February, 2020: Editor’s note – Tiffany Munsell was recently promoted to serve as Chief of Staff at Rolls Royce. Congratulations, Tiffany!
Before earning her law degree, Tiffany Munsell, MBA’19, worked in investment banking, so when she became an attorney, she knew she wanted to combine both experiences and stay within corporate business.
Her career led her from the economic development and venture capital fields to her current role as a commercial manager at Rolls Royce Corporation in Indianapolis. As she grew in this role, she recognized a greater need for more business acumen.
“My job is about 60 percent business and 40 percent legal work, and I recognized I didn’t have a complete business skill set,” she says. “I thought: I’m at a leading corporation; I’m doing mostly business-related activities. My legal degree has served me well, but I need to sharpen the technical skills I could find in an MBA program.”
Munsell enrolled in the Kelley School of Business Evening MBA Program. At first, she regretted not earning her MBA while she was earning her JD degree, but eventually, she realized that focusing on the business subject matter in her current role allowed her to apply it better now than she would have been able to as a law student. Attracted to Kelley’s reputation and position as a top-ranked part-time MBA program, Munsell also embraced the hybrid online and in-person instruction format.
“I appreciate how the courses are structured. Each week, you have one class in person and another online. That flexibility is important to me because I have a daughter. My family totally supports this MBA journey, but it was crucial the schedule accommodate me,” says Munsell.
“Flexibility wasn’t my only consideration, however. I didn’t want to do a completely online program because I like interacting face-to-face with others. I like that the Kelley Evening MBA offers a hybrid environment where I had intimate, personal relationships with my professors and members of my cohort, but I don’t have to be present in class multiple days a week.”
Throughout the program, Evening MBA students gain an understanding of a wide variety of business principles in finance, operations, marketing, management, and strategy, with opportunities to drill down into any particular field of interest.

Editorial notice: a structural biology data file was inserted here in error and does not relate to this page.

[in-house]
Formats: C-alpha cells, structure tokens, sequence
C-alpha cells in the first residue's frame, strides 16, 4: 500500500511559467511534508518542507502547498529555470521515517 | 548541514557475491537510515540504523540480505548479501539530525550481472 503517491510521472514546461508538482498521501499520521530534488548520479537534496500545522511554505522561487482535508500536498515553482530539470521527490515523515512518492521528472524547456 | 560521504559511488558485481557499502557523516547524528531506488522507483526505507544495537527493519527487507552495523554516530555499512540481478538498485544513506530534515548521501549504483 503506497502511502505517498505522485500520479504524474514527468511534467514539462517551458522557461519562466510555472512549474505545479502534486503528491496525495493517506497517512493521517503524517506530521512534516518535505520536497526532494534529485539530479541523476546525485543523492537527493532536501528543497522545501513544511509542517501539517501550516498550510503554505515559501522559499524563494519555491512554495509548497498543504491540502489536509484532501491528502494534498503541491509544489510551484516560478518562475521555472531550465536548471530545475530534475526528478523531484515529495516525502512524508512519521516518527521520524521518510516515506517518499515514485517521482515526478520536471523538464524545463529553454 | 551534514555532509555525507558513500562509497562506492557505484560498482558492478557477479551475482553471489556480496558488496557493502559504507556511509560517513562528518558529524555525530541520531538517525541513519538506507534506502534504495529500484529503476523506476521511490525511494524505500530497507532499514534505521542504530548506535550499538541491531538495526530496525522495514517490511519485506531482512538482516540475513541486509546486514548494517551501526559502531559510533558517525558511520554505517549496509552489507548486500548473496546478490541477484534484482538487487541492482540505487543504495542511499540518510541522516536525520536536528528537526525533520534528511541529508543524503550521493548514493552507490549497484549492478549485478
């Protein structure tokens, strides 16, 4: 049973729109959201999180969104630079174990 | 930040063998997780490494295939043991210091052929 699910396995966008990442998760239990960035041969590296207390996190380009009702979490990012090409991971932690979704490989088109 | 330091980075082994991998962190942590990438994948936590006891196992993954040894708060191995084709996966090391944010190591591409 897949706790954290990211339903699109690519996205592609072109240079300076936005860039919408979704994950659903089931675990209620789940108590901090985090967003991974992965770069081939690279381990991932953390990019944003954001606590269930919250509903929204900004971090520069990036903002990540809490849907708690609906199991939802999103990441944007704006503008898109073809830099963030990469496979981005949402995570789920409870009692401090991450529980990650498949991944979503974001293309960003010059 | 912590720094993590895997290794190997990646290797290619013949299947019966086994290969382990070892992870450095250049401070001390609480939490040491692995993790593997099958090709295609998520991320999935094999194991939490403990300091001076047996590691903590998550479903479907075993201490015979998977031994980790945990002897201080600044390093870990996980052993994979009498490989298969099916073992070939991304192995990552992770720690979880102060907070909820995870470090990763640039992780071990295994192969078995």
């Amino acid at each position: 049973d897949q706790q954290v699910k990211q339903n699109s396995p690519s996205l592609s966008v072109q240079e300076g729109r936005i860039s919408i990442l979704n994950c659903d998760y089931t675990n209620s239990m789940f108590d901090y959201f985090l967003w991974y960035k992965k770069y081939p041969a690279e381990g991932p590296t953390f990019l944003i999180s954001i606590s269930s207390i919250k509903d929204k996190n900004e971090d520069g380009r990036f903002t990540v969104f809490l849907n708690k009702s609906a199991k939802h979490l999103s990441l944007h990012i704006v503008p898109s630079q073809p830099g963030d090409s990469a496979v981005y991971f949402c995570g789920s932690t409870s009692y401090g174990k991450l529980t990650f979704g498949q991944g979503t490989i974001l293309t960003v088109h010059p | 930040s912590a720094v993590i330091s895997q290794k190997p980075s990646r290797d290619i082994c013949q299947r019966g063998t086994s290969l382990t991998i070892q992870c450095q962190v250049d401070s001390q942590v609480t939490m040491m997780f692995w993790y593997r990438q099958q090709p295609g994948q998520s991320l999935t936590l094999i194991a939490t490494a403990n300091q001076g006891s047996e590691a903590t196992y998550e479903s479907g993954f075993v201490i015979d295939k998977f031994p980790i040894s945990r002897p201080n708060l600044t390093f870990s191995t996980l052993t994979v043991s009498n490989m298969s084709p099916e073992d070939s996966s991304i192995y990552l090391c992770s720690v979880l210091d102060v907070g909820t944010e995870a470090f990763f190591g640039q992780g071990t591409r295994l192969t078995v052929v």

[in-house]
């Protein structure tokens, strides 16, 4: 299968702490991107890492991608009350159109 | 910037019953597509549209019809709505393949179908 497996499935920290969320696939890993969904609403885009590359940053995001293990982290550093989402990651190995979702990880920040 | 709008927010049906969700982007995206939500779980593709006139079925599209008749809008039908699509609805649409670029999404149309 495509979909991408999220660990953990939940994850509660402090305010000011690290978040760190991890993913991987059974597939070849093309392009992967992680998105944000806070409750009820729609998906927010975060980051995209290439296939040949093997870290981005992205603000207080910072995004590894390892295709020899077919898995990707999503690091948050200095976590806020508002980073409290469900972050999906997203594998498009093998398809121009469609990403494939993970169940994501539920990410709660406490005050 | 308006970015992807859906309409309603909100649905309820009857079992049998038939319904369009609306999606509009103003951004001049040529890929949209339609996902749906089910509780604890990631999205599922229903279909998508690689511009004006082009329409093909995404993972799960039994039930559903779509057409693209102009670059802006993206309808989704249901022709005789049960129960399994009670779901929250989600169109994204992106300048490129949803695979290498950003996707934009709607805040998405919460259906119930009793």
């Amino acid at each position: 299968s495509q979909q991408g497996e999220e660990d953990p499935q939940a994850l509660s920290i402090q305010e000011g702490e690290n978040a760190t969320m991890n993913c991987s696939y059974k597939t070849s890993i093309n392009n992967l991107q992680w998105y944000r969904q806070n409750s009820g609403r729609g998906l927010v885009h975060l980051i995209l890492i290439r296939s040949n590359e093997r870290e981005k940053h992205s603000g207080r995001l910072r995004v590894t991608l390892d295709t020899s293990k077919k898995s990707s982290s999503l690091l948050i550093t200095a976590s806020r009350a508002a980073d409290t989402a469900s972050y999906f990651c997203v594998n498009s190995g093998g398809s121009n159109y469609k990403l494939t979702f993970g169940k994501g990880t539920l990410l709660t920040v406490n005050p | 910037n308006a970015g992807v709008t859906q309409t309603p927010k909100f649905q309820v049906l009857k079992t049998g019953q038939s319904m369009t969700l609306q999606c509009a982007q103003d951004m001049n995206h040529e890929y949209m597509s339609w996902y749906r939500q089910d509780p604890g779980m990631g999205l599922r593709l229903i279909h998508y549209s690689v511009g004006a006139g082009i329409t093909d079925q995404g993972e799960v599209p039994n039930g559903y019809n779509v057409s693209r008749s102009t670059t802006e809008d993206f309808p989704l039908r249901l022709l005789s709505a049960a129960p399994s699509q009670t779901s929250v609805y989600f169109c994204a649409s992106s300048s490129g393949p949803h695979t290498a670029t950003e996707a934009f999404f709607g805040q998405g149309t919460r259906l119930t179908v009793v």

Munsell says the greatest return on her investment, thus far, has been gaining a wider perspective on business. At Rolls Royce, Munsell works with colleagues with more technical backgrounds than business, which allows her to bring added value with her Kelley MBA.
“I hope this program provides me an opportunity to go from being a middle manager to being an executive,” she says.
To that end, one valuable and unique component to the Kelley Evening MBA Program is the professional development and career coaching, which Munsell says provided invaluable insight.
“The Kelley School provides excellent career mapping and direction for managing your career plan. Beyond providing you with technical business skills, they prepare you to market yourself and make career choices in line with your overall career objective,” says Munsell.
“The management simulations, leadership development course, guest speakers, and career coaching prepare you to be your own advocate. Instead of waiting around for a promotion you deserve, you’re coached on how to go get it. You determine not only how you want to grow, but what type of environment and culture you want to work for, what your strengths are, and how it all plays into your career trajectory. The program is very intentional about making these decisions, which I think is unique.”
Like many professionals in a corporate environment, Munsell understands how easy it is to stay in one silo, not expanding a network beyond your own industry. In the Kelley Evening MBA Program, where she learned alongside professionals from various industries and backgrounds, Munsell acquired a wider network and new ways to approach business.
“Networking within the cohorts and KIMWA (Kelley Indianapolis MBA Women’s Association) expanded my network and gave me a better sense of what’s going on in the business and central Indiana communities,” says Munsell. “Being able to bounce ideas off other business professionals and future business executives is huge. As you continue to grow toward the executive level, you become more isolated and may not have a peer network. Now as I move forward, I have several people I can contact.”
Among those in Munsell’s new network are the expert Kelley professors who provide guidance in her studies and how she approaches her work. She says Kim Saxton, clinical professor of marketing, has been an advocate in promoting and empowering underrepresented women in business.
Munsell says the finance course she took with Greg Durham, clinical associate professor of finance, was instrumental to her experience because of his passion for teaching.
“He’s very intentional about ensuring that students are well prepared for any additional or future classes they may take in finance,” she says.
While she says the Evening MBA Program has been transformative, it has also been challenging. In balancing a corporate job, a daughter, and a personal life with a rigorous MBA program, Munsell says it has been helpful that the program is designed for working professionals.
“It definitely takes hard work and sacrifice, but the work is enriching. It’s rewarding,” she says. “I’m a single mom; I work a very demanding job, and I’m taking coursework—and managing it all. Anyone committed to putting in the time can succeed in this program. The Kelley Evening MBA sets you up for success now and in the future.”